WESH3 —  Speakers’ Corner   (09-Oct-19   18:00—19:45)
Chair: S. Nemesure, BNL, Upton, New York, USA
Paper Title Page
The Bluesky Project: A Multi-Facility Collaboration for Data Acquisition and Management  
WEPHA004   use link to see paper's listing under its alternate paper code  
  • D.B. Allan
    BNL, Upton, New York, USA
  To address the growing scale of data at user facilities, a multi-facility collaboration is developing a collection of Python libraries, which are co-developed but may be used a la carte, to leverage existing open-source scientific software in general and the scientific Python software ecosystem in particular to improvise cutting-edge experiments and data analysis. To drive wide collaboration and to overcome "not-invented-here"-ism, the Bluesky Project comprises components with well-defined boundaries that are co-developed but separately useful, and which can be adopted piecemeal. Drawing inspiration from the NumPy project, which is the array representation at the core of the scientific Python ecosystem, Bluesky embraces the idea of protocols to drive interoperability. As in the case of NumPy, protocols enable individually useful parts to be repurposed and extended in ways unforeseen by the original authors. Facilities and groups can meet their own needs and deadlines, while collaborating on a shared core.  
WESH3002 Control System for Fast Components of Electron Beam Welding Machines -1
WEPHA053   use link to see paper's listing under its alternate paper code  
  • A.V. Gerasev, P.B. Cheblakov
    BINP SB RAS, Novosibirsk, Russia
  Modern electron beam machines for different applications including welding, additive technologies and etc. consist of many different subsystems, which should be controlled and monitored. They could be divided by so-called fast and slow subsystems. Slow subsystems allow reaction time to be around couple of seconds that can be implemented using PC. Fast subsystems require time to be around hundreds of microseconds combined with flexible logic. We present an implementation of such fast system for mechanical moving platform and electron beam control. The core of this system is single board computer Raspberry Pi. We employed a technique of fast waveform generation using Raspberry Pi on-chip DMA to manipulate stepper motors. Raspberry Pi was equipped by external CAN controller to operate an electron beam via CAN DACs. Special software was developed including libraries for low- and high-level technical process control written in C and Rust; and in-browser graphical user interface over HTTP and WebSockets. Finally, we assembled our hardware inside standard 19-inch rack mount chassis and integrated our system inside experimental electron beam machine infrastructure.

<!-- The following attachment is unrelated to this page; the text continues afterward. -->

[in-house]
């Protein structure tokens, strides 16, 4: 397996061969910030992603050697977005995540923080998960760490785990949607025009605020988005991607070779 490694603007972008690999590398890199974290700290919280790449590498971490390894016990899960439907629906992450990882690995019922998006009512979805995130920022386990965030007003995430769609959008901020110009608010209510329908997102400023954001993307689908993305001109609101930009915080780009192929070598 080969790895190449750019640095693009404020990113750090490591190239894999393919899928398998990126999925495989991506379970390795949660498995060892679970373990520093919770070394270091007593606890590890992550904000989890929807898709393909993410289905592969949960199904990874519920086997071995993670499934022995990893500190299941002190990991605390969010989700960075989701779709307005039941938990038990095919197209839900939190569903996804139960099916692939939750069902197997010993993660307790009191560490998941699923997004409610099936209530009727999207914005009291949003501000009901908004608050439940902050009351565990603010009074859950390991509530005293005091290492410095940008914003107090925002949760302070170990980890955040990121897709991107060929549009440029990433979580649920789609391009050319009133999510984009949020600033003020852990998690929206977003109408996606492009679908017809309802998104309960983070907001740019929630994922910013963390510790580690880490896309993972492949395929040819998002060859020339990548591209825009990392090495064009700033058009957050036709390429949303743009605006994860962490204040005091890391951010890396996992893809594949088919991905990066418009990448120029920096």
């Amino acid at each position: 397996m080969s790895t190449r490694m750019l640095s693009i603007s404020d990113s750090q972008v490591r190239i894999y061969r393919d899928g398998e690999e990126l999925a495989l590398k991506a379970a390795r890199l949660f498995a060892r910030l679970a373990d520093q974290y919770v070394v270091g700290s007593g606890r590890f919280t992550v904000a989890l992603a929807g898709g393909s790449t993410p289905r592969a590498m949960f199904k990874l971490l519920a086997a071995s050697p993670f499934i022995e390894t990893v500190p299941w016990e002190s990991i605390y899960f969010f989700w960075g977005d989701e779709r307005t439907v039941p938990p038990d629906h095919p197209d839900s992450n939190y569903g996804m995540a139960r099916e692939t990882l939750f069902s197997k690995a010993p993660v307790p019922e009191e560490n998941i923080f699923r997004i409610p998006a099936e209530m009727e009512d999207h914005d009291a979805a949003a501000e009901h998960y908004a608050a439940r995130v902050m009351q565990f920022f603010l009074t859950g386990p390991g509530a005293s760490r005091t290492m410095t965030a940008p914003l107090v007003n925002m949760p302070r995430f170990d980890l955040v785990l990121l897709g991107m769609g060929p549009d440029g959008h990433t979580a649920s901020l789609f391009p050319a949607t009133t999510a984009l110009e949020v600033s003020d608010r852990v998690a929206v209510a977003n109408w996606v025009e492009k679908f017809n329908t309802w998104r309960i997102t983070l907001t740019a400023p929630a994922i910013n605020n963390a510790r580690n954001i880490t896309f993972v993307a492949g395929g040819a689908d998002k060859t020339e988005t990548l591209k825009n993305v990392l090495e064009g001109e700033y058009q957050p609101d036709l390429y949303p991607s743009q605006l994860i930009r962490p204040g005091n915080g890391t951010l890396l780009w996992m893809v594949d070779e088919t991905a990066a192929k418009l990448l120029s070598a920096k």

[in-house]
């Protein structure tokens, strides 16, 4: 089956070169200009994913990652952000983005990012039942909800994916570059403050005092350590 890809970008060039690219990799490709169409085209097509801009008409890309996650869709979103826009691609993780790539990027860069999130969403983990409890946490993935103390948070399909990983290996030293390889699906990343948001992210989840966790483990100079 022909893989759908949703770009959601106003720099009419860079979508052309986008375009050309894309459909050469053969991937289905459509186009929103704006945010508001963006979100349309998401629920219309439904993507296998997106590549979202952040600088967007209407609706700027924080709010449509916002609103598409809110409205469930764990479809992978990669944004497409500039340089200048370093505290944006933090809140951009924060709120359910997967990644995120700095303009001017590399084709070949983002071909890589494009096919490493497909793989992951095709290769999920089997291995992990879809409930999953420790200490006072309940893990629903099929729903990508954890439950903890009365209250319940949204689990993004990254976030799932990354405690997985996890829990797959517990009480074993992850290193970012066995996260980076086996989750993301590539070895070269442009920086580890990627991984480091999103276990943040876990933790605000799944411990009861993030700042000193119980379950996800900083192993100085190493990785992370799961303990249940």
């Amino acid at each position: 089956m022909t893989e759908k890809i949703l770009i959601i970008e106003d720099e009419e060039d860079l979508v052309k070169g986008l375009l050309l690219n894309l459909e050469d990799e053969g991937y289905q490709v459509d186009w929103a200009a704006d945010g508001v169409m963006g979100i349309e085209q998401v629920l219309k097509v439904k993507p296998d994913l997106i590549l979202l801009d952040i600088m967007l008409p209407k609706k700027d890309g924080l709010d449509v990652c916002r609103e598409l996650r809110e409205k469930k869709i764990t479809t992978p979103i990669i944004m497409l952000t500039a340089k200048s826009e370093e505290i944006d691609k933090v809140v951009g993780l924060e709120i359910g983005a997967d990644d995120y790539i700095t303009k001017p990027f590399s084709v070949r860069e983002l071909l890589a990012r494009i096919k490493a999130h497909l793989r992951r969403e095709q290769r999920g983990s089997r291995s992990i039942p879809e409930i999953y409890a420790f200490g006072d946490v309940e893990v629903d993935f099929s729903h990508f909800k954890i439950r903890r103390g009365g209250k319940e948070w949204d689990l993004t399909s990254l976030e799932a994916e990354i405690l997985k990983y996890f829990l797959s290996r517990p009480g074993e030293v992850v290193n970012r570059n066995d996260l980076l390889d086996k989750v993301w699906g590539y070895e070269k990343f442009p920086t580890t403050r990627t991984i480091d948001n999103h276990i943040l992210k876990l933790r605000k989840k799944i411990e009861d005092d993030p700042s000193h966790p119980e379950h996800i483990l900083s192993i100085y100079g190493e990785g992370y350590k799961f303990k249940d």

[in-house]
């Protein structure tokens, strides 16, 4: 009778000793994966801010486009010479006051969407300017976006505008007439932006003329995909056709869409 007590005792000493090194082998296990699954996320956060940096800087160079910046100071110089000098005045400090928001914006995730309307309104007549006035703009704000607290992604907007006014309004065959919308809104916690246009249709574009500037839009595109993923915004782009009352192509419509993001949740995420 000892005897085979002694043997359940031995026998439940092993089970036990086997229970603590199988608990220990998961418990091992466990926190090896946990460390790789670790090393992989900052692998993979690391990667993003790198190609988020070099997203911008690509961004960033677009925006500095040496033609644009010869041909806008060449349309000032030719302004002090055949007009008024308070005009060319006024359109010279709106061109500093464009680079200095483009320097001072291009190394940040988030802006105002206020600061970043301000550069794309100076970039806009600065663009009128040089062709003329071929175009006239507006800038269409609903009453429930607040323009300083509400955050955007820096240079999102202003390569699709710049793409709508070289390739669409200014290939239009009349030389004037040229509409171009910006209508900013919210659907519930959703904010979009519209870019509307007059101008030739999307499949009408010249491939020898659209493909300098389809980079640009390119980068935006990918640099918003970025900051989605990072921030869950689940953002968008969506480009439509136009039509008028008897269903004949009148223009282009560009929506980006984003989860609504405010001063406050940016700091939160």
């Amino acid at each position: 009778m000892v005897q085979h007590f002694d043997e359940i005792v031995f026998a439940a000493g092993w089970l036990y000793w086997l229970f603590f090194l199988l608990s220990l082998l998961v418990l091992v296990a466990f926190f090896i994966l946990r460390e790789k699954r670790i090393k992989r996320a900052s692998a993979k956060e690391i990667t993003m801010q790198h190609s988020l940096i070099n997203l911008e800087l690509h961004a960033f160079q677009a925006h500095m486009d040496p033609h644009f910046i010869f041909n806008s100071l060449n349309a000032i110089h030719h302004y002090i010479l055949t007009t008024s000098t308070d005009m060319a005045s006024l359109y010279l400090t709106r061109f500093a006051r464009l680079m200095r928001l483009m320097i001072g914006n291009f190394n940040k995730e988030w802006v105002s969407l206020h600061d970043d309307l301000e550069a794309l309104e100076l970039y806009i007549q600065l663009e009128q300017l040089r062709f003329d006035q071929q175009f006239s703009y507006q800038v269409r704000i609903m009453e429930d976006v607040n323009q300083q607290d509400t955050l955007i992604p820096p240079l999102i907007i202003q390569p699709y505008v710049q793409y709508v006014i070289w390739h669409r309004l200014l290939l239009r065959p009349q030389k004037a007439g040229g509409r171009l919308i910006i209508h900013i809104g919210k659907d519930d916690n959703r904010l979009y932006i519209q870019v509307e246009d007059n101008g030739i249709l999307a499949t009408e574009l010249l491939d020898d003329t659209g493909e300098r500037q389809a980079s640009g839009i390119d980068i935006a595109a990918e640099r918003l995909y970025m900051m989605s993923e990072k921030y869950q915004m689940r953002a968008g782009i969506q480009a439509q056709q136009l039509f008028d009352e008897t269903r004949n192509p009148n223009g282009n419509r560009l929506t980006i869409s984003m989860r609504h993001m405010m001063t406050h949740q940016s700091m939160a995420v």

poster icon Poster WESH3002 [14.178 MB]  
WESH3003 Waltz - A Platform for Tango Controls Web Applications -1
WEPHA172   use link to see paper's listing under its alternate paper code  
  • I. Khokhriakov, F. Wilde
    HZG, Geesthacht, Germany
  • O. Merkulova
    IK, Moscow, Russia
  Funding: Tango Controls Collaboration, contract 2018, PO 712608/WP1&WP2
The idea of creating Tango web platform was born at Tango Users Meeting in 2013, later a feature request was defined (v10 roadmap #6) – provide a generic web application for browsing and monitoring Tango devices. The work started in 2017* and a name Waltz was selected by voting at Tango Users meeting #32. Waltz is the result of joint efforts of Tango Community, HZG and IK. This paper gives an overview of Waltz as a platform for Tango web applications, the overall framework architecture and presents an end result of real-life applications**. The work shows that having Waltz platform web developer can intuitively and quickly create full web application for his/her needs. Different architectural layers provide maintainability. The platform has a number of abstractions and ready-to-use widgets that can be used by web developer to quickly produce web based solutions. Among Waltz features are user context saving, device control and monitoring, plot and drag-n-drop interface solutions. Communication with Tango happens via Tango REST API using HTTP/2.0 and Server-Sent Events. Waltz can be also treated as a system for device monitoring and control from any part of the world.
*Andrew Goetz, et al., TANGO Kernel Development Status, ICALEPCS2017
**Matteo Canzari, et al., A GUI prototype for SKA1 TM Services: compliance with user-centered design approach, Proc. SPIE 10707
poster icon Poster WESH3003 [3.056 MB]